Filmographyclose complete filmography

CAST: (feature film)

1.
3.
 Olive (2011)
4.
 Broken English (2007)
6.
 Persepolis (2007)
7.
 Skeleton Key, The (2005) Cast
8.
 Notebook, The (2004) Allie Calhoun
9.
 Taking Lives (2004) Mrs Asher
10.
 Incredible Mrs. Ritchie, The (2003) Mrs Evelyn Ritchie
VIEW THE FULL FILMOGRAPHY

Milestones close milestones

:
Born and raised in Wisconsin
:
Won scholarship to study at Jarvis Repertory Theatre in Washington, DC
1950:
Moved to NYC to attend AADA
1951:
Was mistress of ceremonies in "All About Love" at the Versailles Night Club Theatre in Manhattan
:
Worked off-Broadway at the Provincetown Playhouse and in stock
1952:
Made Broadway debut as understudy for the role of The Girl in "The Seven Year Itch"; later assumed part
1953:
Appeared in off-Broadway production of "Dangerous Corner"
1954:
Made debut as TV regular on the syndicated series "Top Secret USA"
1956:
Starred on Broadway in "Middle of the Night" with Edward G. Robinson
1958:
Film acting debut, "The High Cost of Loving"
1961:
Played regular role on "87th Precinct" (NBC)
1962:
First collaboration with Cassavetes as director, "A Child Is Waiting"
1967:
Featured as Adrienne Van Leyden on ABC nighttime soap opera "Peyton Place"
1968:
Won acclaim for her role in Cassavetes' "Faces"
1974:
Starred opposite Peter Falk in Cassavetes' "A Woman Under the Influence"; earned Best Actress Oscar nomination
1977:
Offered a nuanced turn as a troubled actress in "Opening Night"; film only released for Oscar consideration in L.A.; screened at the New York Film Festival in 1988; released theatrically in 1991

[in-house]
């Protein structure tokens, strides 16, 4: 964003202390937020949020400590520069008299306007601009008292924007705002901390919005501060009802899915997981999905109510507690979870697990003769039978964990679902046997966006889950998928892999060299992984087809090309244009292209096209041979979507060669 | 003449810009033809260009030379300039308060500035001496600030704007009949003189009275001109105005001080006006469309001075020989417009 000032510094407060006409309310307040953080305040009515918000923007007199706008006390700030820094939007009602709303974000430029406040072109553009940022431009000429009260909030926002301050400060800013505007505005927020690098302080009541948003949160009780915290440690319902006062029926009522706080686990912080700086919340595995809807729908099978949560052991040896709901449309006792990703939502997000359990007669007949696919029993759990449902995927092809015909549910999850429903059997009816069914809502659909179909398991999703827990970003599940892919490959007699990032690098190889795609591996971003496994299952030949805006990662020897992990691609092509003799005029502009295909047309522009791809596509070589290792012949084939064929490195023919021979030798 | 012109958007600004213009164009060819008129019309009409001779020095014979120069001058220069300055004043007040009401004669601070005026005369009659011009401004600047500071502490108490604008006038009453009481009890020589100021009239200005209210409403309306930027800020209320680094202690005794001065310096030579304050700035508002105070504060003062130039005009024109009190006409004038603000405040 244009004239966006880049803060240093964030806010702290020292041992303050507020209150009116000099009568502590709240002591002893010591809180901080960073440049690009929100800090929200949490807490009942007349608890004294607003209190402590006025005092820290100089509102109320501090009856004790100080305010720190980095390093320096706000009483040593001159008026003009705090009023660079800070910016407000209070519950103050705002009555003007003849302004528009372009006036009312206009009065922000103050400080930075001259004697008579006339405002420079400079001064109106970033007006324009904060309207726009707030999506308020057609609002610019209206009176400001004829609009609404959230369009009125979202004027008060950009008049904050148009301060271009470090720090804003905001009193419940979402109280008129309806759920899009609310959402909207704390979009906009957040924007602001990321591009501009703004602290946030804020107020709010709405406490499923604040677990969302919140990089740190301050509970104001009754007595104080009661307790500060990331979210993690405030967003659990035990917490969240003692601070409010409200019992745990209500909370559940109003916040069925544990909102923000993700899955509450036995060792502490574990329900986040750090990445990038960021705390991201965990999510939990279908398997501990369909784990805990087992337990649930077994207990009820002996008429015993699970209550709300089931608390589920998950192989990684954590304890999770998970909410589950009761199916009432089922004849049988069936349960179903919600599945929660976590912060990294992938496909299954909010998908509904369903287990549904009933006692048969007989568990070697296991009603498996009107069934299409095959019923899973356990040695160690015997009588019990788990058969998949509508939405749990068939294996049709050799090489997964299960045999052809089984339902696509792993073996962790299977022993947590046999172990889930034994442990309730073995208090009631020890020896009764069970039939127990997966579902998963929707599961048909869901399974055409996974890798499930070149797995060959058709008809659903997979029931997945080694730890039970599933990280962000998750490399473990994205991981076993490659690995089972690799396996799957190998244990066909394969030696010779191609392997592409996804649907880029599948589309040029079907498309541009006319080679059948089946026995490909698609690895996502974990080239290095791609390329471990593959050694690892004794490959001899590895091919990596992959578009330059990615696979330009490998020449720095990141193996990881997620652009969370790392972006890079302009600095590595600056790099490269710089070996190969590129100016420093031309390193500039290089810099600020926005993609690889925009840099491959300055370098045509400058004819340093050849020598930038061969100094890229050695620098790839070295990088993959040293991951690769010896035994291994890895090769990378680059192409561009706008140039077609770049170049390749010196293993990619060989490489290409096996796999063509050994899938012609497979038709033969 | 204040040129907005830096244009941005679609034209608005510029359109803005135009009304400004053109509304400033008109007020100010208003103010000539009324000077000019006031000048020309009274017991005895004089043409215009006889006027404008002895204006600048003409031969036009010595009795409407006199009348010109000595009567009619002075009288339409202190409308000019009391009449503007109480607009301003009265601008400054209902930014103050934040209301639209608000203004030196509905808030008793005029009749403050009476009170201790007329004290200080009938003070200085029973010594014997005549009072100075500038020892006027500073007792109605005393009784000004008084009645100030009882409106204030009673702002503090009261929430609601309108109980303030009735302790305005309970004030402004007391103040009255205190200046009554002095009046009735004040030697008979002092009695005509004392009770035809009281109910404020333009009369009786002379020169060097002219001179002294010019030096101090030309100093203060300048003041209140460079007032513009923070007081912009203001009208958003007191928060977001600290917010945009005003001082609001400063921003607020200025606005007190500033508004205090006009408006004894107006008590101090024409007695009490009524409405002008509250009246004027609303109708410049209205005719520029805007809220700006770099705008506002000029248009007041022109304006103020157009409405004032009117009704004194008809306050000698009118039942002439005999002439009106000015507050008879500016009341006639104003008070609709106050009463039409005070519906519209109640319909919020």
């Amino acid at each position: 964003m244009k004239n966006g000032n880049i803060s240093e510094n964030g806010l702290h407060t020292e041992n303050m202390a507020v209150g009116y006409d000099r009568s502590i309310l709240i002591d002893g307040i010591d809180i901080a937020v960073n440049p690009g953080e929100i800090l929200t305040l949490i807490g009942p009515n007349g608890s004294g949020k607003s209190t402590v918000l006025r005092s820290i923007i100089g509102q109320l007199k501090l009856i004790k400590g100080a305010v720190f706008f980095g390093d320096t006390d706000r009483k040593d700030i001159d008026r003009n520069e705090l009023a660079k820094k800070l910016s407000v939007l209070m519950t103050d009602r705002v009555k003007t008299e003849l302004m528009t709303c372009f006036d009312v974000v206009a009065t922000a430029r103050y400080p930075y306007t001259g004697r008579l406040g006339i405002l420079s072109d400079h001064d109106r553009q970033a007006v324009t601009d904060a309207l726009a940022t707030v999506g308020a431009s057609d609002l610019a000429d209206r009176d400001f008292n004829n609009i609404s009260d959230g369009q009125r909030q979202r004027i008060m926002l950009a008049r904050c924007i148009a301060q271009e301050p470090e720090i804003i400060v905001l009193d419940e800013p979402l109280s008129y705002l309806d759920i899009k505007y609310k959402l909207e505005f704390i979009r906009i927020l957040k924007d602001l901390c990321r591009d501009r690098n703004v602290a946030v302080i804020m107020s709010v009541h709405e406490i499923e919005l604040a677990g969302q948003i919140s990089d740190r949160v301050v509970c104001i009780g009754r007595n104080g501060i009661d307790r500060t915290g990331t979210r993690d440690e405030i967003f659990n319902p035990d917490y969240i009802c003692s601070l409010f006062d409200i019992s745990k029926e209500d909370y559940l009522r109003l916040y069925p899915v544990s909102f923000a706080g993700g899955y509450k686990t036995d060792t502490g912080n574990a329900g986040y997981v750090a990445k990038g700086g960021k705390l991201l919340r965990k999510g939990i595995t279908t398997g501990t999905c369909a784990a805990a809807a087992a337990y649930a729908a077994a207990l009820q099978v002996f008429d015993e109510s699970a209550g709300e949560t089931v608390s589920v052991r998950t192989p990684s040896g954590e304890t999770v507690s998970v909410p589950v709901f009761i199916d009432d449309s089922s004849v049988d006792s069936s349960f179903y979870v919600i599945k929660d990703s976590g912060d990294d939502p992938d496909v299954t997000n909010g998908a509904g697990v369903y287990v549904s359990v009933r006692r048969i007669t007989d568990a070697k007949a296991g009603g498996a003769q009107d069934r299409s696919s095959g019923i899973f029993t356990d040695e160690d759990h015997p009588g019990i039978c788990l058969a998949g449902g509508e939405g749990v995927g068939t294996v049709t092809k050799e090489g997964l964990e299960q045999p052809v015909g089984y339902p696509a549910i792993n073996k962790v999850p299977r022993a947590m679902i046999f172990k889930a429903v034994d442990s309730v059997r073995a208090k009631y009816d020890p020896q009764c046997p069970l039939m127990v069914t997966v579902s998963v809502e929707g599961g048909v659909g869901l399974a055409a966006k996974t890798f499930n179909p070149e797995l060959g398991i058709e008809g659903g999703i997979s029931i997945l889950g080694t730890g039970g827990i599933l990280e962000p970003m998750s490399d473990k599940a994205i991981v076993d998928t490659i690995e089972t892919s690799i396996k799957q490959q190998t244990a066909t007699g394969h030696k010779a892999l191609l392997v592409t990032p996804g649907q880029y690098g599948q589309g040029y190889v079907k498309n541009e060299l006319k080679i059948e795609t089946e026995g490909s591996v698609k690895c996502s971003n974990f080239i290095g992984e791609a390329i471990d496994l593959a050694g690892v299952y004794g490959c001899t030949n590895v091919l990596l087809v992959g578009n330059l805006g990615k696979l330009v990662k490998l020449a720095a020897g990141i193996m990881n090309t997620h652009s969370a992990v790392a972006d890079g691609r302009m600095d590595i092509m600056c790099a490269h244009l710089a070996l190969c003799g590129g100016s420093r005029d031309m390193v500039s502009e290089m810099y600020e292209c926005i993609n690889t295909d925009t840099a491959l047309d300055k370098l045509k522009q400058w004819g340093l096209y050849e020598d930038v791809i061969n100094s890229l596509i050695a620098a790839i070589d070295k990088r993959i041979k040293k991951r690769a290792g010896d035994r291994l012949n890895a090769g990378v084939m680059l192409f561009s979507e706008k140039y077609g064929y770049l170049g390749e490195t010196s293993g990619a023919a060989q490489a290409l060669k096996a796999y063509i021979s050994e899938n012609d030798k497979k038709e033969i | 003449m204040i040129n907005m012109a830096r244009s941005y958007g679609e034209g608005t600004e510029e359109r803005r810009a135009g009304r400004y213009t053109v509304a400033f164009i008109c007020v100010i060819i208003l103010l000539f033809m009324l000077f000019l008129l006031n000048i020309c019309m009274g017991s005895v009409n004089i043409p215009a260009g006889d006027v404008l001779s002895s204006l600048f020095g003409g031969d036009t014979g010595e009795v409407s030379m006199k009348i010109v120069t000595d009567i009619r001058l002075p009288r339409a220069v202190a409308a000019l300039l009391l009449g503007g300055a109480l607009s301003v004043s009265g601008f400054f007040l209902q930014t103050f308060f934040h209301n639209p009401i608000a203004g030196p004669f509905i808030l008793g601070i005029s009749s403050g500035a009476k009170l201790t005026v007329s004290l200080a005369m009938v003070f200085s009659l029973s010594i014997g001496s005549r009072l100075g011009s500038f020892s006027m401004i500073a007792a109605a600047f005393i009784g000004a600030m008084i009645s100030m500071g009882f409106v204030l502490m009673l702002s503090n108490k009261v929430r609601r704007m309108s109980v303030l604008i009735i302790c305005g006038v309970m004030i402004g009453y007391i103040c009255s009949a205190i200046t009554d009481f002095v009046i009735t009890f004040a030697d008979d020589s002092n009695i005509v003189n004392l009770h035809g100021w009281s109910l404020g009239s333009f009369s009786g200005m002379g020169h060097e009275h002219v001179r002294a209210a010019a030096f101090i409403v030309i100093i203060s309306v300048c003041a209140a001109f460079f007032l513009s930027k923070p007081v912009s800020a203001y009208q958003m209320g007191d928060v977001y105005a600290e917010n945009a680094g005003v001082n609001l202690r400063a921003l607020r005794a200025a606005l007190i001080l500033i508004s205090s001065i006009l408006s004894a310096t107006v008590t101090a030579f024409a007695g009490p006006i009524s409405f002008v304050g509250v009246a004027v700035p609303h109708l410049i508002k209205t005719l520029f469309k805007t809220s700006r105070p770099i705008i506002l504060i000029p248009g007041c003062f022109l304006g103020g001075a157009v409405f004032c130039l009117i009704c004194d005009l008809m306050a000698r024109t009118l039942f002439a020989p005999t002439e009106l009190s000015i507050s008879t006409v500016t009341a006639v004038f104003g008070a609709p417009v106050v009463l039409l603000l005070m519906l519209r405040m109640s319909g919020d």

1978:
First TV-movie, played lesbian fighting for custody of her children in "A Question of Love" (ABC)
1979:
Teamed with Bette Davis, playing Davis' estranged daughter in the CBS drama "Strangers: The Story of a Mother and a Daughter"
1980:
Picked up second Best Actress Oscar nomination as a gun moll in "Gloria"
1982:
Acted opposite Cassavetes in Paul Mazursky's "Tempest," a loose re-working of Shakespeare's play
1984:
Last feature collaboration with Cassavetes, "Love Streams"
1986:
Cast as the mother of an AIDS-stricken lawyer in "An Early Frost"; received first Emmy nomination
1987:
Won an Emmy for her portrayal of the former First Lady in the ABC biopic "The Betty Ford Story"
1988:
Starred in Woody Allen's "Another Woman" as sheltered woman forced to confront her life choices
1991:
Picked up second Emmy Award as a Manhattan socialite who befriends a homeless woman in the CBS TV-movie "Face of a Stranger"
1991:
Played a cab passenger driven by Winona Ryder in Jim Jarmusch's "Night on Earth"
1995: